Olam boss warns on threat Trump poses to global ag traders


Sunny Verghese, one of the Asia's most respected ag entrepreneurs, highlighted the strength of his Olam International group in domestic markets, as warned on the threat to ag traders from the election of Donald Trump as US president.

Mr Verghese, the Olam founder and chief executive, said neither China nor Mexico - countries on which Mr Trump said in the run-up to his election that he would impose hefty import duties - were "important in our portfolio".

Olam would suffer only "very, very limited" impact should Mr Trump realise threats of a 45% duty on US imports from Mexico, and 35% on purchases from China.

"But obviously overall there will be tit for tat in terms of a trade war breaking out globally" if Mr Trump fulfills pre-election promises, which also include withdrawal from some free trade deals.

"And that could have bigger consequences for all countries," Mr Verghese said.

'Watching very carefully'

Indeed, he added that "I think de-regulating liberalised trade is always positive for a trading company like Olam.

"And more regulated, protected markets poses a little bit more of a challenge for trading businesses like ours.

"So, we are waiting and watching very carefully" how Mr Trump's presidency, which starts in January, evolves, Mr Verghese said, stressing Olam's strength in its domestic markets, and demand not related to global trade.

"That is why we have hedged ourselves in all of the markets that we operate, in terms of very actively participating now in the domestic opportunity and not only the export or important opportunity.

"We are very big players in the domestic demand story" in most countries it operates in, "and therefore, I think we are relatively well hedged."

Trump's 'genius'

He added the US itself would be badly hurt by any attempt to curb imports from China and Mexico, with Olam seeing the US economy "de-growing by almost 2%, 2.1%", and falling into "a real recession".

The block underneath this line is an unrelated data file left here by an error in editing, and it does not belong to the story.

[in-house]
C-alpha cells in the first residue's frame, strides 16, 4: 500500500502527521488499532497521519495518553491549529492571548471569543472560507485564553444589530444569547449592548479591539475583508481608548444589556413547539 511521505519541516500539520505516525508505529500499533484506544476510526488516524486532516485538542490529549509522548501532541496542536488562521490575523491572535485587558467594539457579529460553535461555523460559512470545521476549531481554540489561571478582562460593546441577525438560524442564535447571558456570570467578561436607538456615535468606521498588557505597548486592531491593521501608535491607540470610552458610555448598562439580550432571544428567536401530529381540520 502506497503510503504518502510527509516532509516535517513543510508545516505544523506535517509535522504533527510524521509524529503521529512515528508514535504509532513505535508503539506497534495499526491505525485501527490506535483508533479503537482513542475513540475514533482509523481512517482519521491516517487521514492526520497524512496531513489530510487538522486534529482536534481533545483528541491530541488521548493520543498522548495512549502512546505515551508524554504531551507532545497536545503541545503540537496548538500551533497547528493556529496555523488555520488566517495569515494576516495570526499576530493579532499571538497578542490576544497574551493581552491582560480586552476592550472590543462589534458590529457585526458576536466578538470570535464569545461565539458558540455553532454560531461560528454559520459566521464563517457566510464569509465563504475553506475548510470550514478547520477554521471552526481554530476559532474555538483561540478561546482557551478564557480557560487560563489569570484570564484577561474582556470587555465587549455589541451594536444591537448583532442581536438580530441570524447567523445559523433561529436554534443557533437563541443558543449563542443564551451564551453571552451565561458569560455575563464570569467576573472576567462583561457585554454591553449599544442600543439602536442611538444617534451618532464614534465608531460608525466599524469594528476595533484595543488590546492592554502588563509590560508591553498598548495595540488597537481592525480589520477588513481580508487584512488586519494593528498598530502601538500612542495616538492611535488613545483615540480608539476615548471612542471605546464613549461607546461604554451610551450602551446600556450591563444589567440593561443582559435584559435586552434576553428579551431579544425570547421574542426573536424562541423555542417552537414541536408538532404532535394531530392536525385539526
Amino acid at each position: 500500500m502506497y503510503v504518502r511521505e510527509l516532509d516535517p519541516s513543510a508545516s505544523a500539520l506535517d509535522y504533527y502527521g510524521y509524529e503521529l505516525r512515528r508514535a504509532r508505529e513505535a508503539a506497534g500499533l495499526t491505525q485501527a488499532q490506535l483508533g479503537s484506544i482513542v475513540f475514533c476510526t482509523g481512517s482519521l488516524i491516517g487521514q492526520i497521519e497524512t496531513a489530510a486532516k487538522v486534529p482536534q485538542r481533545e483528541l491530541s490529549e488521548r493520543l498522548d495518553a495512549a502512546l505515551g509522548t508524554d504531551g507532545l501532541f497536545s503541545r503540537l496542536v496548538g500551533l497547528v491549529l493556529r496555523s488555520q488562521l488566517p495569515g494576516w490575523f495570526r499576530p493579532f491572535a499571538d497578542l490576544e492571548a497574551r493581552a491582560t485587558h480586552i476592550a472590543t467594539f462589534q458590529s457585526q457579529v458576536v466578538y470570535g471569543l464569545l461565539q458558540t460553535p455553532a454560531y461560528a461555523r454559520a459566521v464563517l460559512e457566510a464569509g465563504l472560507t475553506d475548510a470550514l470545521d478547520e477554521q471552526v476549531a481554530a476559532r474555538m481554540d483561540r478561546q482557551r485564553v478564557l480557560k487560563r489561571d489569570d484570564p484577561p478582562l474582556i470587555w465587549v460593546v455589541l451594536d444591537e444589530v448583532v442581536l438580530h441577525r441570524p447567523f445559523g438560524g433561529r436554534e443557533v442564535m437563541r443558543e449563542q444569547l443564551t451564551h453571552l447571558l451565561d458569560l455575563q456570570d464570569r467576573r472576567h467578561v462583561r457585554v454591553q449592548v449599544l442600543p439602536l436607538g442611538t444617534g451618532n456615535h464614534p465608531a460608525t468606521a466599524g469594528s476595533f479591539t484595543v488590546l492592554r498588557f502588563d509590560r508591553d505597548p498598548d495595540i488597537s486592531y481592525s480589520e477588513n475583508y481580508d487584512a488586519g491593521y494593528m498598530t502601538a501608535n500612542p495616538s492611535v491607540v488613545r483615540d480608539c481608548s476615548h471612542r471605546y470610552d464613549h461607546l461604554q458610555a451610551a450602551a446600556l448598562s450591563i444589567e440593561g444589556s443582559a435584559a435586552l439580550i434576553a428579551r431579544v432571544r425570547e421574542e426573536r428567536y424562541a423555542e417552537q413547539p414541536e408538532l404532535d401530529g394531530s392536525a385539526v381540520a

"So, I hope his advisors will advise him against that, and the Trump who is going to govern the US will be different from the Trump who campaigned as a presidential candidate."

However, Mr Verghese cautioned that Mr Trump's election, besides the UK's vote for Brexit, were part of an "anti-establishment, anti-globalisation trend… stoked by widening income disparities and the people who are being impacted by globalisation" – a movement which may yet have further to play out.

"Much as some of you sitting here and many of us might not agree with Trump's policy and politics, it was genius on his part to see this trend that others missed.

"But more than just Trump's victory in the US, one has to look out for what happens in the Italian referendum. And then next year we have elections in France, Germany and Holland."

'Trying to position ourselves'

The chances have "heightened dramatically" of Italy's government losing its referendum, and of French, German and Dutch elections revealing a swing to the right in political terms.

"That is something that we have to watch out for more than just what's happened in the US with Trump's election," Mr Verghese said.

"Overall we are doing various scenarios in terms of what the impact of all this could be in our business.

"And we are trying to position ourselves as well as we can to hedge ourselves and also take advantage of what are opportunities that this might present."


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